Technology-driven change is not only occurring in contingent workforce management, it is also occurring in the management of a range of complex services, even the long-impenetrable, hide-bound, cigar-smoking legal services spend category. Such is the extent of technology-based, innovative change occurring across the contingent workforce and services supply chain.

Online Staffing Platform Wonolo Raises $13 Million in Series B Round

On April 18, Wonolo announced a $13 million Series A round, bringing total funding to more than $20 million since May 2015. The company, launched from a Coca-Cola incubator, has described itself as an on-demand staffing platform for businesses to fill their immediate hourly or daily labor needs. Some of the funding will be used to expand geographically (add cities).

According to the company, “Wonolo provides a B2B marketplace that allows businesses to fill their on-demand staffing needs within minutes with 1000s of pre-screened local workers.”  Types of jobs include those  warehouse, delivery, merchandising, labor, event staffing and administrative roles.

Wonolo–not shy about positioning itself against conventional staffing firms–says that its “average fill time is 4 minutes and costs 40% less than traditional staffing agencies” (not that we doubt the company, but we need to understand the details of that last calculation). Co-founder AJ Brustein recently said that other companies — including staffing firms, such as TrueBlue — are trying to create platforms for local, on-the-ground temporary/gig workers, and therefore Wonolo expects more competition in the future.

Wonolo is one of an increasing number of online platforms that are challenging and changing the way traditional players do business. The online platform segment for local, on-demand, low-skilled, standardized work has been expanding rapidly, with a range of both new/independent platform providers (such as Shiftgig, which has been largely focused on hospitality) as well platforms with relationships with or incubated within staffing businesses (e.g., respectively, Gigwalk and Randstad and Adia and Adecco). To learn more about Wonolo, visit its website.

More Happening in the the World of Digital Work/Services Platforms

Among various technology-based innovations in the CW/S space, the emergence of digital work/services platforms (e.g., online marketplace and crowdsourcing and other forms) has been the most spectacular. With only perhaps 20 such platforms discoverable, the number has grown into the hundreds and is still increasing. In addition, ecosystem relationships are being formed between platforms and other types of industry players — including staffing business, worker classification compliance firms, EOR/payrollers and other types of providers. At the same time, however, major uptake by large enterprises has been limited.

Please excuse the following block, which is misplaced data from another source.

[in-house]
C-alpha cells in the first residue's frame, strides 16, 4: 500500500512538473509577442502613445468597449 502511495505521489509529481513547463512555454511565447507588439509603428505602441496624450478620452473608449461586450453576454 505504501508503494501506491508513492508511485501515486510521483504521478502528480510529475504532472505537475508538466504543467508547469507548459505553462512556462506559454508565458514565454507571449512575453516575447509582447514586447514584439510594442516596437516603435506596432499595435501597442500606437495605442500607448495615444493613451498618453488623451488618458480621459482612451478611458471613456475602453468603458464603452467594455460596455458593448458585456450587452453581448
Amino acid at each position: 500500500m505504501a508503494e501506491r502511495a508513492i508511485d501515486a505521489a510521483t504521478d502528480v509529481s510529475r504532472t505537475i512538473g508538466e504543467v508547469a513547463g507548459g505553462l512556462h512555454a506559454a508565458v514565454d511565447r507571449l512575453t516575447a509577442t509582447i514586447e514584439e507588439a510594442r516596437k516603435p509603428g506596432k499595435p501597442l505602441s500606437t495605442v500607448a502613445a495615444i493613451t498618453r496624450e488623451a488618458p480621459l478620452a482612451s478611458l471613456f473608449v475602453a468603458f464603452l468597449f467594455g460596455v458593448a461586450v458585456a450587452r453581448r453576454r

Swarmsales: An Online Marketplace for Sales Professionals

Launched in 2017, Swarmsales is an example of the ongoing market entrances of new platforms in a variety of forms and covering an expanding range of different work segments. Swarmsales’ mission is to “transform the way companies and sales professionals engage.” Its vision is to be the “trusted, global platform for targeted enterprise sales” and “the first sales-as-a-service marketplace that allows companies to grow their sales team with top-tier sales professionals.”

One interesting feature of Swarmsales: Based on the connections of individual Swarmsales independent professional,” the compnay presents a list of enterprises where certain are connected, then the platform offers the appropriate professional who could be engaged.

It is still early days for Swarmsales, with less than 2,000 professionals currently in the network. But the company is building out. In April, a partnership with was announced. And in February, the company introduced a new “Try Before You Hire” offering (something similar to what temp staffing firms have done for some time). For more information on Swarmsales, visit the website.

GE GeniusLink Shows How It Can Do Crowdsourcing Better

GE GeniusLink announced a partnership earlier this month with Fulcra, an expert crowdsourcing/crowdfunding platform that enables enterprises to design, prototype, source, crowdfund and market new physical products. (Learn more about Fulcrum here.). GE GeniusLink was founded within corporate giant GE in 2013 as a kind of COE for “open innovation,” using crowdsourcing involving internal and external platforms. Today it has grown up to be a kind of “shared services” function within GE and also sells its services to organizations outside of GE.

GeniusLink has referred to itself as “GE’s Expert Operating System — leveraging gig economy methodology to connect business priorities with experts and solutions for outsized performance.” We believe GeniusLink has relationships with more than 20 platforms today, and that is clearly growing, gated by careful vetting. It also reports that it has a network of 21 million external experts and 115,000 GE experts from 195 different countries. Not only does GeniusLink facilitate projects to generate ideas and solutions to complex problems, it also ensures serious compliance (e.g., contractual agreements, IP protection).